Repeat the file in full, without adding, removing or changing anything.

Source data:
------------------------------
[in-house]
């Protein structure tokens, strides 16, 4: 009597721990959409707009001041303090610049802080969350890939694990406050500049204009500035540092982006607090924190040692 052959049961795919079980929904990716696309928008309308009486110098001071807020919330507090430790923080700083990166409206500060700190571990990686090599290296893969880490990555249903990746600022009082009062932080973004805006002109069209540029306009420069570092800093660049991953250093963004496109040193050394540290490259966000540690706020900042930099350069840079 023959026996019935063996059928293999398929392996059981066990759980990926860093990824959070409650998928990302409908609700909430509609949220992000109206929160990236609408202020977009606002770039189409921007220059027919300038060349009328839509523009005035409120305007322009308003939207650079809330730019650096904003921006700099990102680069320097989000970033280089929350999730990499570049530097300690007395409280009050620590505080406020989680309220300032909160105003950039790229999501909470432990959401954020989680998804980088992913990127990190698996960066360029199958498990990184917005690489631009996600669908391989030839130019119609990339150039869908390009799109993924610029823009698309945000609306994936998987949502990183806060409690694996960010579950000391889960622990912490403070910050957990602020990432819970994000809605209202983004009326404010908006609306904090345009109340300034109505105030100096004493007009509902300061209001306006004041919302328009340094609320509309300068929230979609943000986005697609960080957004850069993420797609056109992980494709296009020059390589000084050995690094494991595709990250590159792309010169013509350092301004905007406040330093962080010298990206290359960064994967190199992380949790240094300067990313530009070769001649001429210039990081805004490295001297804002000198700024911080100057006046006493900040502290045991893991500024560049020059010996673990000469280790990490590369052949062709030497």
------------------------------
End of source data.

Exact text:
[in-house]
């Protein structure tokens, strides 16, 4: 009597721990959409707009001041303090610049802080969350890939694990406050500049204009500035540092982006607090924190040692 052959049961795919079980929904990716696309928008309308009486110098001071807020919330507090430790923080700083990166409206500060700190571990990686090599290296893969880490990555249903990746600022009082009062932080973004805006002109069209540029306009420069570092800093660049991953250093963004496109040193050394540290490259966000540690706020900042930099350069840079 023959026996019935063996059928293999398929392996059981066990759980990926860093990824959070409650998928990302409908609700909430509609949220992000109206929160990236609408202020977009606002770039189409921007220059027919300038060349009328839509523009005035409120305007322009308003939207650079809330730019650096904003921006700099990102680069320097989000970033280089929350999730990499570049530097300690007395409280009050620590505080406020989680309220300032909160105003950039790229999501909470432990959401954020989680998804980088992913990127990190698996960066360029199958498990990184917005690489631009996600669908391989030839130019119609990339150039869908390009799109993924610029823009698309945000609306994936998987949502990183806060409690694996960010579950000391889960622990912490403070910050957990602020990432819970994000809605209202983004009326404010908006609306904090345009109340300034109505105030100096004493007009509902300061209001306006004041919302328009340094609320509309300068929230979609943000986005697609960080957004850069993420797609056109992980494709296009020059390589000084050995690094494991595709990250590159792309010169013509350092301004905007406040330093962080010298990206290359960064994967190199992380949790240094300067990313530009070769001649001429210039990081805004490295001297804002000198700024911080100057006046006493900040502290045991893991500024560049020059010996673990000469280790990490590369052949062709030497």